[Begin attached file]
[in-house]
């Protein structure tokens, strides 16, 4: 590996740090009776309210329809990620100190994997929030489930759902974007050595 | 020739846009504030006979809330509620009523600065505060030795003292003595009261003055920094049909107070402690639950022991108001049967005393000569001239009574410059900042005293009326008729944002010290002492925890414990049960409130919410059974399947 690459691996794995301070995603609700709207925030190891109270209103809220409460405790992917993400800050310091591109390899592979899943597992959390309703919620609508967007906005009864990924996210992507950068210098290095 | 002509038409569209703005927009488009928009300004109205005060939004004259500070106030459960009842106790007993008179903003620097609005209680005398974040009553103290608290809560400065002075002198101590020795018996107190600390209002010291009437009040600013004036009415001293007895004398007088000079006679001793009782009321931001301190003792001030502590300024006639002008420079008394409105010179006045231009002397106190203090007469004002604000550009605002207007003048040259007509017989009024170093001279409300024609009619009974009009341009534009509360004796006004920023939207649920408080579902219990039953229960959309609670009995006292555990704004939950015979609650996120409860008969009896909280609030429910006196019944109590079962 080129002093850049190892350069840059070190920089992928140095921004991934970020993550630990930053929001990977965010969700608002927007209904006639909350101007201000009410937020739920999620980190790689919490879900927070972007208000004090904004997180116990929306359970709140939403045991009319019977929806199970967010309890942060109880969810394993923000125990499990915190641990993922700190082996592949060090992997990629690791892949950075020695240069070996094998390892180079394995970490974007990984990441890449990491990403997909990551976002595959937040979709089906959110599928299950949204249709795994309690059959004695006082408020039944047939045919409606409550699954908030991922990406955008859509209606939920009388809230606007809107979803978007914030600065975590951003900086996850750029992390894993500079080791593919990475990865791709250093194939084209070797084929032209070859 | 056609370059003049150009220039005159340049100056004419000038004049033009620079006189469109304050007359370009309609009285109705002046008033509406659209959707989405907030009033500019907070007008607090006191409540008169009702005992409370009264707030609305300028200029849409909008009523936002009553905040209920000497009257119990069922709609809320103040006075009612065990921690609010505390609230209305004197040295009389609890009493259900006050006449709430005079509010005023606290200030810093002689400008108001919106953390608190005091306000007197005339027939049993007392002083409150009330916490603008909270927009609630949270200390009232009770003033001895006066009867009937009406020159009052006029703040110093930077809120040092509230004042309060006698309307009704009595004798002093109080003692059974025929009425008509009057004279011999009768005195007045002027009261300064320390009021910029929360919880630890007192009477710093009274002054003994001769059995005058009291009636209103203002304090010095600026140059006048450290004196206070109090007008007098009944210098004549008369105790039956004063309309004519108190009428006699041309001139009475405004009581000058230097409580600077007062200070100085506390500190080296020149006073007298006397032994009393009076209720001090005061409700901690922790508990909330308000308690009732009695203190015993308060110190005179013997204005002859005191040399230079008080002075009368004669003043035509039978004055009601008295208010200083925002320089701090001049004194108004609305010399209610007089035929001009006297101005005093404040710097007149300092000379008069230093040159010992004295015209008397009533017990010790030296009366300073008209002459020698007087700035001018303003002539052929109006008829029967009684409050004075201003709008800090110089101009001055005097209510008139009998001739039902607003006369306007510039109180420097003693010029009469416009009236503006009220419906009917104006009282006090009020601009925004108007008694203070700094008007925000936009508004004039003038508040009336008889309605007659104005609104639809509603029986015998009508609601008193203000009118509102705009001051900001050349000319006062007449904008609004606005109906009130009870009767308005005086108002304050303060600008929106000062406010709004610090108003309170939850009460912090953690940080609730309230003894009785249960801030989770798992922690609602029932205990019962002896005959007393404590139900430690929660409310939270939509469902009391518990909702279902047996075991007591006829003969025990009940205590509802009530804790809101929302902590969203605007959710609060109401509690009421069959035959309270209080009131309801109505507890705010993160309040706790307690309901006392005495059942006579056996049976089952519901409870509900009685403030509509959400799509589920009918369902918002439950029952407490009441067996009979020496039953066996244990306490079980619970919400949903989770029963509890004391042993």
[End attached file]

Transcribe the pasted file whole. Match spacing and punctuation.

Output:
[in-house]
């Protein structure tokens, strides 16, 4: 590996740090009776309210329809990620100190994997929030489930759902974007050595 | 020739846009504030006979809330509620009523600065505060030795003292003595009261003055920094049909107070402690639950022991108001049967005393000569001239009574410059900042005293009326008729944002010290002492925890414990049960409130919410059974399947 690459691996794995301070995603609700709207925030190891109270209103809220409460405790992917993400800050310091591109390899592979899943597992959390309703919620609508967007906005009864990924996210992507950068210098290095 | 002509038409569209703005927009488009928009300004109205005060939004004259500070106030459960009842106790007993008179903003620097609005209680005398974040009553103290608290809560400065002075002198101590020795018996107190600390209002010291009437009040600013004036009415001293007895004398007088000079006679001793009782009321931001301190003792001030502590300024006639002008420079008394409105010179006045231009002397106190203090007469004002604000550009605002207007003048040259007509017989009024170093001279409300024609009619009974009009341009534009509360004796006004920023939207649920408080579902219990039953229960959309609670009995006292555990704004939950015979609650996120409860008969009896909280609030429910006196019944109590079962 080129002093850049190892350069840059070190920089992928140095921004991934970020993550630990930053929001990977965010969700608002927007209904006639909350101007201000009410937020739920999620980190790689919490879900927070972007208000004090904004997180116990929306359970709140939403045991009319019977929806199970967010309890942060109880969810394993923000125990499990915190641990993922700190082996592949060090992997990629690791892949950075020695240069070996094998390892180079394995970490974007990984990441890449990491990403997909990551976002595959937040979709089906959110599928299950949204249709795994309690059959004695006082408020039944047939045919409606409550699954908030991922990406955008859509209606939920009388809230606007809107979803978007914030600065975590951003900086996850750029992390894993500079080791593919990475990865791709250093194939084209070797084929032209070859 | 056609370059003049150009220039005159340049100056004419000038004049033009620079006189469109304050007359370009309609009285109705002046008033509406659209959707989405907030009033500019907070007008607090006191409540008169009702005992409370009264707030609305300028200029849409909008009523936002009553905040209920000497009257119990069922709609809320103040006075009612065990921690609010505390609230209305004197040295009389609890009493259900006050006449709430005079509010005023606290200030810093002689400008108001919106953390608190005091306000007197005339027939049993007392002083409150009330916490603008909270927009609630949270200390009232009770003033001895006066009867009937009406020159009052006029703040110093930077809120040092509230004042309060006698309307009704009595004798002093109080003692059974025929009425008509009057004279011999009768005195007045002027009261300064320390009021910029929360919880630890007192009477710093009274002054003994001769059995005058009291009636209103203002304090010095600026140059006048450290004196206070109090007008007098009944210098004549008369105790039956004063309309004519108190009428006699041309001139009475405004009581000058230097409580600077007062200070100085506390500190080296020149006073007298006397032994009393009076209720001090005061409700901690922790508990909330308000308690009732009695203190015993308060110190005179013997204005002859005191040399230079008080002075009368004669003043035509039978004055009601008295208010200083925002320089701090001049004194108004609305010399209610007089035929001009006297101005005093404040710097007149300092000379008069230093040159010992004295015209008397009533017990010790030296009366300073008209002459020698007087700035001018303003002539052929109006008829029967009684409050004075201003709008800090110089101009001055005097209510008139009998001739039902607003006369306007510039109180420097003693010029009469416009009236503006009220419906009917104006009282006090009020601009925004108007008694203070700094008007925000936009508004004039003038508040009336008889309605007659104005609104639809509603029986015998009508609601008193203000009118509102705009001051900001050349000319006062007449904008609004606005109906009130009870009767308005005086108002304050303060600008929106000062406010709004610090108003309170939850009460912090953690940080609730309230003894009785249960801030989770798992922690609602029932205990019962002896005959007393404590139900430690929660409310939270939509469902009391518990909702279902047996075991007591006829003969025990009940205590509802009530804790809101929302902590969203605007959710609060109401509690009421069959035959309270209080009131309801109505507890705010993160309040706790307690309901006392005495059942006579056996049976089952519901409870509900009685403030509509959400799509589920009918369902918002439950029952407490009441067996009979020496039953066996244990306490079980619970919400949903989770029963509890004391042993």